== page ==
In my Facebook discussion, Jeff ‘Jeffu’ Warmouth, a Massachusetts-based artist and head of Fitchburg State College’s Interactive Multimedia program, joked that he once came across an Egyptian poet who had lamented around 2000 BC that he became writer too late in history. Those words by the poet Khakheperresenb were: “Would I had phrases that are not known, utterances that are strange, in a new language that has not been used.”7 He may sound as if he’s merely stricken with writers’ block, but implies that there is no material yet unused. This also implies that there was, at least at one point in time, the possibility of a New Idea, but if human beings before Khakheperresenb were able to be the originators of New Ideas, why not him? By the “Principle of Uniformity,” a basic scientific corollary that postulates that the laws of nature that govern our existence on Earth at this moment are the same throughout the universe and history, we can safely assume that no individual anywhere, at any time, has come up with a New Idea.

Look for Part 2 in Issue 98.

[1] To help dignify my opinions within this piece, I should inform you that I have also, at one time or another, been considered an artist, working mostly in film and video. In addition, I am now an art critic; I am one of 4,000 card carrying members of the UNESCO mandated International Association of Art Critics, or ‘AICA’ for Association International de Critique d’Art.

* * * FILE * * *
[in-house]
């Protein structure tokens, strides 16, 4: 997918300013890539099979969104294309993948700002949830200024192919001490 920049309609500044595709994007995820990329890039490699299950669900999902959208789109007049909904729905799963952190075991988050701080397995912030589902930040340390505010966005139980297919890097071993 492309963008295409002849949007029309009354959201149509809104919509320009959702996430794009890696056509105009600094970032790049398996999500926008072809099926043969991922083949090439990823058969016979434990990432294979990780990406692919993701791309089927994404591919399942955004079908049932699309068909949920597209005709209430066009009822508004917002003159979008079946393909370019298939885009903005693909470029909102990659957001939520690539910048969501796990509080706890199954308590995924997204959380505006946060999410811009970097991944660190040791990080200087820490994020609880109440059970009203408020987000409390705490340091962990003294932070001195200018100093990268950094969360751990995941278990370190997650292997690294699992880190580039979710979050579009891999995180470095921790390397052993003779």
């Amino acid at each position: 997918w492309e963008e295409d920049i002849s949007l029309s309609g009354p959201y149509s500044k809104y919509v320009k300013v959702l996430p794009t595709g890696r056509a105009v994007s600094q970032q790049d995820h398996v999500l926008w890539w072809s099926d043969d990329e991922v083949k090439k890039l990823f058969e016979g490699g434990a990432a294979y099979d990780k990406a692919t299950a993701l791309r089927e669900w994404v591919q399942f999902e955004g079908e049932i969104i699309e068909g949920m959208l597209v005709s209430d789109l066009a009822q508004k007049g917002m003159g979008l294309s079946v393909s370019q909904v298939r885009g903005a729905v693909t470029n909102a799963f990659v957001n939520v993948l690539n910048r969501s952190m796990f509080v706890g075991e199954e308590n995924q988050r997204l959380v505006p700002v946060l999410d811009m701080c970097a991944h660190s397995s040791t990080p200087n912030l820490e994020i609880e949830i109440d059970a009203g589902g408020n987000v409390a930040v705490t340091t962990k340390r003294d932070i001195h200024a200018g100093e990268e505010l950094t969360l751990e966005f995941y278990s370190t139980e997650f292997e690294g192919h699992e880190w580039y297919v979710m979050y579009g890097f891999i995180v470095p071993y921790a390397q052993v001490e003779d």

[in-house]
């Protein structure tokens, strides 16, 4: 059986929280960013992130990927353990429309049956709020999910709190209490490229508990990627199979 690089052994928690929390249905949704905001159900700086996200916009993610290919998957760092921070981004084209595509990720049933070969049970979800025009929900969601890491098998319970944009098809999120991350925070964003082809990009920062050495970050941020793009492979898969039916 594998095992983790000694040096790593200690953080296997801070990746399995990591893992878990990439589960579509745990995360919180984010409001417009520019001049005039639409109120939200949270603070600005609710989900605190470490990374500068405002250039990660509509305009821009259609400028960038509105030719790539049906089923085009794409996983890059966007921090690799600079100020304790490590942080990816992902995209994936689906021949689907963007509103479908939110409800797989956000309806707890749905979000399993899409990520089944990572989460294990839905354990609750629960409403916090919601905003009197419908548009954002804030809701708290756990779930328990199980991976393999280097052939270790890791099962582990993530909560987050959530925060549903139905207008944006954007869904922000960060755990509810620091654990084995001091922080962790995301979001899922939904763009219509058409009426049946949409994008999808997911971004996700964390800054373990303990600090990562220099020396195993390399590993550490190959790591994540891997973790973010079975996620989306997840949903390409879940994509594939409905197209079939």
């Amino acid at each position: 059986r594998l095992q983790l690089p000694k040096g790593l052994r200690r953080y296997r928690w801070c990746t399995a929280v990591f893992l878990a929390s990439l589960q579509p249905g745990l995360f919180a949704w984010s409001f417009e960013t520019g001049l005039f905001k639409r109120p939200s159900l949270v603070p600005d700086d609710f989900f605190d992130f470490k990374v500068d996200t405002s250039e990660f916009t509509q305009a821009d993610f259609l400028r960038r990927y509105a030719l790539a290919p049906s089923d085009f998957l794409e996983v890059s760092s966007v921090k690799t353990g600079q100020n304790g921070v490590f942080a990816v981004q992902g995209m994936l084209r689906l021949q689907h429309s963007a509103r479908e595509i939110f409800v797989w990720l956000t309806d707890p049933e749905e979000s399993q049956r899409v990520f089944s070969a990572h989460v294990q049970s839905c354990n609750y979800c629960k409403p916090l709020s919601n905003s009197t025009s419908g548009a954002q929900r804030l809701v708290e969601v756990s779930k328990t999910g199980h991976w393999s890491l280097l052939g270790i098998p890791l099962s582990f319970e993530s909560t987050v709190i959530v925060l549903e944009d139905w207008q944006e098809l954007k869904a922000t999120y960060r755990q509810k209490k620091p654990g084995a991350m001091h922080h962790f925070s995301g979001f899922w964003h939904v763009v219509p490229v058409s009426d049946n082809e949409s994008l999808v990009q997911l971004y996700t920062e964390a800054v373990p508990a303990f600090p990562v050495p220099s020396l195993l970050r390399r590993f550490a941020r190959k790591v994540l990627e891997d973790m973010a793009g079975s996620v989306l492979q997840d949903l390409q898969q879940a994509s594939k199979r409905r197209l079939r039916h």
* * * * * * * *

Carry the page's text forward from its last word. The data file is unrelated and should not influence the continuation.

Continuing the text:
[2] Facebook, as a “new” place on the web existing because of a relatively New Idea, is one of the most fertile places for such a discussion. Among Malone, contributors to that discussion were: Steve Locke, Nick Rodrigues, Pixnit, Raul Gonzalez, Elaine Bay and Jeff ‘Jeffu’ Warmouth.
[3] I use “The New,” not “the new.” This should be considered in the same way as the use of “God” and never “god” in religious contexts. More on this later.
[4] I know it's an obvious place for any artist or writer to stop or start looking for ideas, but it was an act of desperation.
[5] If you don't believe me, use an internet search engine (e.g. Google) to find all examples of that exact phrase and the author’s name. I'm currently getting 151 results. Disgusting isn't it.
[6] Some people will speak of artists like Damien Hurst and say that his work is evidence that society has used up every idea. Though I believe this stance to be cynical, I like to think of Hurst's work as idealess conceptual art. As if the aversion to didactic meaning-creation and allegory in recent commercially successful work is simply a random scoop of the simulacra. One could make the argument that Hurst is a modern Dadaist, and many critics in high places have made this distinction, yet he arrived at the Dadaist mode of art-making involuntarily.
[7] From Walter Jackson Bate. "The Burden of the Past and the English Poet." Belknap Press. 1970.

Article thumbnail image from 'neoliminal' on Flickr.

About Author

Christian Holland is an aspiring New York City-based essayist who likes writing about how New York City isn't the center of the world. He was executive editor and founding contributor of Big, Red & Shiny, and sat on the publication's board for V2.